Asia-Pacific overtook Europe as the largest regional luxury goods market in 2010. Demand continued to grow to a staggering 38 per cent in 2011, with China leading that growth. Even in the midst of a global recession, the region is still showing upward growth in demand for luxury goods.

This highlights how resilient the Asian market is in comparison to those in the United States or Europe. This has also been reflected in the financial markets and featured in a recent HSBC report that downplayed expectations for market growth in the West, but remained positive for Asia.

Cody Sacha, head of client solutions at Millward Brown Shanghai, notes that the Asian luxury goods market has increased from about 37 per cent in 2007 to 48 per cent overall. This has been at the expense of market share in Europe, says Sacha.

The trend over the past three years in Southeast Asia was for most luxury brands to not renew their contracts with local partners or distributors. For example, Coach ended its partnership with Valiram Group in order to carry its own brand in Malaysia, and Prada did not renew its contract with Cipta Areco in Indonesia.

The moves come about as the brands began seeing growing viability in these markets and were willing to risk it on their own in the region, according to strategic consultancy 360m analysis.

In Australia, the luxury market is small in comparison to the US, Europe, Japan or China, according to 360m, and has stayed unchanged since 2011.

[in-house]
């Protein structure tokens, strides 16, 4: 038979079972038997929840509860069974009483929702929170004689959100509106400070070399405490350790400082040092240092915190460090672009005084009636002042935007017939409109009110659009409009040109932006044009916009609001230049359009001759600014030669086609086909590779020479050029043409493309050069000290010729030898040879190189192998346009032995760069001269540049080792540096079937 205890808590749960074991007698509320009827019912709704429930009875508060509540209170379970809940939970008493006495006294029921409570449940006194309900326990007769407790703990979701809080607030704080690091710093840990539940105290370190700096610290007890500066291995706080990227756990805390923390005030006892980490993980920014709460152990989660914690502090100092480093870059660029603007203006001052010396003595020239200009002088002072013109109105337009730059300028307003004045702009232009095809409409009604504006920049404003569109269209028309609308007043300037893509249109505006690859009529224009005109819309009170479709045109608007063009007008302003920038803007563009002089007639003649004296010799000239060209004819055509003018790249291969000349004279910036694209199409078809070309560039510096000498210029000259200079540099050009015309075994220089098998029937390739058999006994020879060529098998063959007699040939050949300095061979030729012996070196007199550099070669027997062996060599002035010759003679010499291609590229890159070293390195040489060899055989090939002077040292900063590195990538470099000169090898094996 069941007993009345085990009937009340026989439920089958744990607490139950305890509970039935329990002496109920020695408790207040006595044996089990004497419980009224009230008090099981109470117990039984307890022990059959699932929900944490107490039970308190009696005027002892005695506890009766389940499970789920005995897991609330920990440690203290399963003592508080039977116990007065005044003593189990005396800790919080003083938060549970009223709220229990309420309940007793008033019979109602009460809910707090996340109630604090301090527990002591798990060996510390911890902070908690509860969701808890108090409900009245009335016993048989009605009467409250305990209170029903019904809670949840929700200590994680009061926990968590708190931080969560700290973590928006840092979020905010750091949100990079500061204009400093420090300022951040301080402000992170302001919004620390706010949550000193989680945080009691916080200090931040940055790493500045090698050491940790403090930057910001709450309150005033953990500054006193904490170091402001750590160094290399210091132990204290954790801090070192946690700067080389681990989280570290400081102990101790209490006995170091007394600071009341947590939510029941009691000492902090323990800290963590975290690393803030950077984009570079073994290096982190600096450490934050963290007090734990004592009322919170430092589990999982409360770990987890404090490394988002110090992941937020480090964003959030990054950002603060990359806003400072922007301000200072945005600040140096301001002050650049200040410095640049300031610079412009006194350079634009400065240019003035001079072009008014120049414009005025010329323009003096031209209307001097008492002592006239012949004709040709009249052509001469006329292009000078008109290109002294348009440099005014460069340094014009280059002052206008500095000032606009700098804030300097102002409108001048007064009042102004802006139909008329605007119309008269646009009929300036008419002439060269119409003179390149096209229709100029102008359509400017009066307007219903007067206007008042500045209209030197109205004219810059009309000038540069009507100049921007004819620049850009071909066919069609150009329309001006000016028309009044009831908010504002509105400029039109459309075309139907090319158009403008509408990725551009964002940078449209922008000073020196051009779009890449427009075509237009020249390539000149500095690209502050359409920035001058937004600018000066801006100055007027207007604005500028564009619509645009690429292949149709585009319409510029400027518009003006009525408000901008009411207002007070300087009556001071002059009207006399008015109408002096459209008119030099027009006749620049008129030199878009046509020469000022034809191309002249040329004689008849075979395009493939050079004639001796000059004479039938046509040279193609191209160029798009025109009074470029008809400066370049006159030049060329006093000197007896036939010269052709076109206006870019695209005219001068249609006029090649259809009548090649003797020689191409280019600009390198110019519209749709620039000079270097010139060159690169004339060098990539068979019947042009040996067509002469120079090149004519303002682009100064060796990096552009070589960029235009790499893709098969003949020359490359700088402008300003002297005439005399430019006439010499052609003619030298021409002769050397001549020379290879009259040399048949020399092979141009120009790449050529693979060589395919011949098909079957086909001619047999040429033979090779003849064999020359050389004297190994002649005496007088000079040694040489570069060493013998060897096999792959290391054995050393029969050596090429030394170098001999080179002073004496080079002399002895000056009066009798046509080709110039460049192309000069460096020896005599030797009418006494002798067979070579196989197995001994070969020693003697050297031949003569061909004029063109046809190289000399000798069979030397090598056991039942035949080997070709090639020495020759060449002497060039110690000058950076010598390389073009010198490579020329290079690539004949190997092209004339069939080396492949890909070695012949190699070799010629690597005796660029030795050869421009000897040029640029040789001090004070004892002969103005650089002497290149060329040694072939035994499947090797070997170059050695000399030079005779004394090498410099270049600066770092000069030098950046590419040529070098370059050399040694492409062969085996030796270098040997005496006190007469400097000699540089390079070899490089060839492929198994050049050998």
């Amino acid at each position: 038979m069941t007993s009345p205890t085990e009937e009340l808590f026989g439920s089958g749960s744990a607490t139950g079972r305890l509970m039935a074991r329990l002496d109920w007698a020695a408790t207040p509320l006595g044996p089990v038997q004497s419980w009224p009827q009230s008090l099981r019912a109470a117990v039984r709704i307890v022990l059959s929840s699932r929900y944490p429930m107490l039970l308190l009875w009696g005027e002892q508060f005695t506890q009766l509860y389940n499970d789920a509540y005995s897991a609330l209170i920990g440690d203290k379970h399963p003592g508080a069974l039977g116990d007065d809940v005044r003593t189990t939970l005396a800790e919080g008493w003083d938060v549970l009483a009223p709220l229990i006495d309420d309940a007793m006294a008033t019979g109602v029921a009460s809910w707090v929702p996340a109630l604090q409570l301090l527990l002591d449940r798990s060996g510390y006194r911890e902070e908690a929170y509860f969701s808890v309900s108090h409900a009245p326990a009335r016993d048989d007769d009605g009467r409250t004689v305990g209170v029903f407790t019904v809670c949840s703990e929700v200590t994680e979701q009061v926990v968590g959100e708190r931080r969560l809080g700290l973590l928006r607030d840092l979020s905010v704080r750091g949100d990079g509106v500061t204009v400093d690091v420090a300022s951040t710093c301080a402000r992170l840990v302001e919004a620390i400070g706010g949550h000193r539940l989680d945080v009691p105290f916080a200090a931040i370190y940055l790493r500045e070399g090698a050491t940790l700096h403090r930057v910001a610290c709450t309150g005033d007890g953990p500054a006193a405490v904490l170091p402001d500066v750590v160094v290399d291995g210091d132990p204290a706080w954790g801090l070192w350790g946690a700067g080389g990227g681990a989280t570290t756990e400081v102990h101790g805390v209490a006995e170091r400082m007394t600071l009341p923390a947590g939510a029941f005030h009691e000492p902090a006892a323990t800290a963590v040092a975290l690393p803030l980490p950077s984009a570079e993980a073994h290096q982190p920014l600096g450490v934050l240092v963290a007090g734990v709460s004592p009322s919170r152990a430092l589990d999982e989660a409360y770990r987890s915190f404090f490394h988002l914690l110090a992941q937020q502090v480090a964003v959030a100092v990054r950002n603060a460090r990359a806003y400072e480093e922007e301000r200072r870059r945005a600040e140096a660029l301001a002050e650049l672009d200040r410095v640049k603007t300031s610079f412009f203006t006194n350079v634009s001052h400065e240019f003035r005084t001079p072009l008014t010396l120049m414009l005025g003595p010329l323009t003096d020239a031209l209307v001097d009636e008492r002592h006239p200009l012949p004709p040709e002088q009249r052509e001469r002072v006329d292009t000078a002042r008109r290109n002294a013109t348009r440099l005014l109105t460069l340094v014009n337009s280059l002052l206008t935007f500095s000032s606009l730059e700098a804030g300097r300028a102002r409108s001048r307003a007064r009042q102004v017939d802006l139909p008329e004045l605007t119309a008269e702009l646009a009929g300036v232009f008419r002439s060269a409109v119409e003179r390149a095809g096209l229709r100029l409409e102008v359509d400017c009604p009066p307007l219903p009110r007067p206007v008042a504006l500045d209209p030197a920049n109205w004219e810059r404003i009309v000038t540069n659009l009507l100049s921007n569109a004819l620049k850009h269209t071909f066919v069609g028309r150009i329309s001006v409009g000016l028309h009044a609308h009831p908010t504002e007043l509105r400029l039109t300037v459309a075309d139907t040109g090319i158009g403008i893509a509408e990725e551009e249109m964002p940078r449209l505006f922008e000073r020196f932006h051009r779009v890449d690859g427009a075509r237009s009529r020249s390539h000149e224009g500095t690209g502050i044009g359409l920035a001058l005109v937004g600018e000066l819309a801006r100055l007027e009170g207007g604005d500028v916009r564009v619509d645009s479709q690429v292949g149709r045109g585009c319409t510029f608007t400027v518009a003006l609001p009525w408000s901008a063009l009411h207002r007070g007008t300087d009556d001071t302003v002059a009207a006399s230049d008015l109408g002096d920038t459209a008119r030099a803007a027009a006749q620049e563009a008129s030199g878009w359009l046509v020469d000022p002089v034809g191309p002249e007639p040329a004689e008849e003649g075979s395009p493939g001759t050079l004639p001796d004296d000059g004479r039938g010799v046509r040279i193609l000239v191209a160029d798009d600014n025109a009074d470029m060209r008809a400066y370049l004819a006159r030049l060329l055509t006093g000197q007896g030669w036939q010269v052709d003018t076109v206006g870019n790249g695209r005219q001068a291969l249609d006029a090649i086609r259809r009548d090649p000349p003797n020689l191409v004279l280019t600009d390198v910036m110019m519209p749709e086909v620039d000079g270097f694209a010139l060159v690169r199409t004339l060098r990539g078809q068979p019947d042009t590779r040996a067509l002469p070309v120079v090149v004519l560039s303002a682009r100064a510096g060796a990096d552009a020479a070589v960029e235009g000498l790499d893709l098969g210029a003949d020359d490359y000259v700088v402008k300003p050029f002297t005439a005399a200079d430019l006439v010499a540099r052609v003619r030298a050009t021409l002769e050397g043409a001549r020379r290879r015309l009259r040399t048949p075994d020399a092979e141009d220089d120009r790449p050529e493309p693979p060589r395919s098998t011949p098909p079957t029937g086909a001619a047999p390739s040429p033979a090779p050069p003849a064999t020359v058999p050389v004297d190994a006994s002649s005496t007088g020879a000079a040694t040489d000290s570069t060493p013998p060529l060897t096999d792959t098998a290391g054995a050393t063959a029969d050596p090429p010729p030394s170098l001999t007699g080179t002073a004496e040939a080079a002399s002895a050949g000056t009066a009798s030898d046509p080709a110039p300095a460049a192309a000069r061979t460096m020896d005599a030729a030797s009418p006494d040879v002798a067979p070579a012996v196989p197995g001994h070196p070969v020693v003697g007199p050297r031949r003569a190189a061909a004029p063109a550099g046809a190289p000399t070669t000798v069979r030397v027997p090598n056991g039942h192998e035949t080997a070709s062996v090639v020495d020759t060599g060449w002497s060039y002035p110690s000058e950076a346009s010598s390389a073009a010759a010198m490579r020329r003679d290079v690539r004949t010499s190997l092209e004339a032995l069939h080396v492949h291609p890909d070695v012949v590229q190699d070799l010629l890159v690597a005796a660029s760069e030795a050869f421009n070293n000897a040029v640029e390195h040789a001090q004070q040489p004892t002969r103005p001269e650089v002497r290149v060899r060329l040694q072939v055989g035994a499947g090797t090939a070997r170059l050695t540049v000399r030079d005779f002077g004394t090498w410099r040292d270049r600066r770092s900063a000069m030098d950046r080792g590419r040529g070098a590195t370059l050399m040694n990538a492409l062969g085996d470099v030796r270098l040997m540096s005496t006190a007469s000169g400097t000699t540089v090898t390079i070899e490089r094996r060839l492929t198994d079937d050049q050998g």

India, according to the “stage of luxury evo-lution” articulated by brand and marketing strat-egists Radha Chadna and Paul Husband in their book, The Cult of the Luxury Brand, is in a very early stage of adoption best understood as ‘subjugation’, compared to Japan at the other extreme, where luxury is a way of life. “China is in between and at a phase called ‘showing off’,” says Sacha.

Luxury in Asia, however, is not immune to a weak economy, says Angelito Tan, co-founder of Robert, Tan & Gao. He sees a general slowdown in terms of sales and a loss of foot traffic in major luxury department stores. Consumers are becoming more cautious with their spending, especially among the middle classes — a key demographic segment for driving luxury growth.

Sacha agrees. “We should not be so naïve as to believe or think that in hard times consumers will not tighten their purse strings. They will. This has been a common theme in the world and Asia when it comes to uncertainty in the future”.

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